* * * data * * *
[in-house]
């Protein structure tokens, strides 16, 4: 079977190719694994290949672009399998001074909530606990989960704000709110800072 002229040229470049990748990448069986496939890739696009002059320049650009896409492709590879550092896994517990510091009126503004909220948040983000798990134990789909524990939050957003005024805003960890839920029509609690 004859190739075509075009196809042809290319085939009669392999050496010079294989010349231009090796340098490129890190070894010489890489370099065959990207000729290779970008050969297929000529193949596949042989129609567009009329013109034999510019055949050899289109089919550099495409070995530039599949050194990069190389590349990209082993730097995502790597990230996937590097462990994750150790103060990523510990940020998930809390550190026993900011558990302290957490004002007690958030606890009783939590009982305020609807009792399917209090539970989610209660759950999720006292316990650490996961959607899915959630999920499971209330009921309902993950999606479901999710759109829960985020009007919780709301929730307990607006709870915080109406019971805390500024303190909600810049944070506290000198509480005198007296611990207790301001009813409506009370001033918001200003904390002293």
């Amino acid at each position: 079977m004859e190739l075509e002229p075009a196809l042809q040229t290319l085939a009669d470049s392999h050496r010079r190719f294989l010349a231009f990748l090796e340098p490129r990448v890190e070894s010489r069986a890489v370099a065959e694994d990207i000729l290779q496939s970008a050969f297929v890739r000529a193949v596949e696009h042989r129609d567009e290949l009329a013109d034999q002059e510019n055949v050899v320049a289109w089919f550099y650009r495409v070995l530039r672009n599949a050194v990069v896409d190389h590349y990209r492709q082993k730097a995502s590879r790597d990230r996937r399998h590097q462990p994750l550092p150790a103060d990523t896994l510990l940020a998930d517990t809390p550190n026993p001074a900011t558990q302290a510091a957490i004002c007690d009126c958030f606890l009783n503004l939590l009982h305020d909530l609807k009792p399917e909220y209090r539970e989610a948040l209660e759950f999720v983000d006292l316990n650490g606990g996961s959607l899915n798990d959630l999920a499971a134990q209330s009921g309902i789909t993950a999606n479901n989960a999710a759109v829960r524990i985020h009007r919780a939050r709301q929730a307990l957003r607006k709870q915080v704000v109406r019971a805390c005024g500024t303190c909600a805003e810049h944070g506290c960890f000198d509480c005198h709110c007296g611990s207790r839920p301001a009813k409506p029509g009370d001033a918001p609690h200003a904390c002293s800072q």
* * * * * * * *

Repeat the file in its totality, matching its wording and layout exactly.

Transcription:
[in-house]
């Protein structure tokens, strides 16, 4: 079977190719694994290949672009399998001074909530606990989960704000709110800072 002229040229470049990748990448069986496939890739696009002059320049650009896409492709590879550092896994517990510091009126503004909220948040983000798990134990789909524990939050957003005024805003960890839920029509609690 004859190739075509075009196809042809290319085939009669392999050496010079294989010349231009090796340098490129890190070894010489890489370099065959990207000729290779970008050969297929000529193949596949042989129609567009009329013109034999510019055949050899289109089919550099495409070995530039599949050194990069190389590349990209082993730097995502790597990230996937590097462990994750150790103060990523510990940020998930809390550190026993900011558990302290957490004002007690958030606890009783939590009982305020609807009792399917209090539970989610209660759950999720006292316990650490996961959607899915959630999920499971209330009921309902993950999606479901999710759109829960985020009007919780709301929730307990607006709870915080109406019971805390500024303190909600810049944070506290000198509480005198007296611990207790301001009813409506009370001033918001200003904390002293």
């Amino acid at each position: 079977m004859e190739l075509e002229p075009a196809l042809q040229t290319l085939a009669d470049s392999h050496r010079r190719f294989l010349a231009f990748l090796e340098p490129r990448v890190e070894s010489r069986a890489v370099a065959e694994d990207i000729l290779q496939s970008a050969f297929v890739r000529a193949v596949e696009h042989r129609d567009e290949l009329a013109d034999q002059e510019n055949v050899v320049a289109w089919f550099y650009r495409v070995l530039r672009n599949a050194v990069v896409d190389h590349y990209r492709q082993k730097a995502s590879r790597d990230r996937r399998h590097q462990p994750l550092p150790a103060d990523t896994l510990l940020a998930d517990t809390p550190n026993p001074a900011t558990q302290a510091a957490i004002c007690d009126c958030f606890l009783n503004l939590l009982h305020d909530l609807k009792p399917e909220y209090r539970e989610a948040l209660e759950f999720v983000d006292l316990n650490g606990g996961s959607l899915n798990d959630l999920a499971a134990q209330s009921g309902i789909t993950a999606n479901n989960a999710a759109v829960r524990i985020h009007r919780a939050r709301q929730a307990l957003r607006k709870q915080v704000v109406r019971a805390c005024g500024t303190c909600a805003e810049h944070g506290c960890f000198d509480c005198h709110c007296g611990s207790r839920p301001a009813k409506p029509g009370d001033a918001p609690h200003a904390c002293s800072q």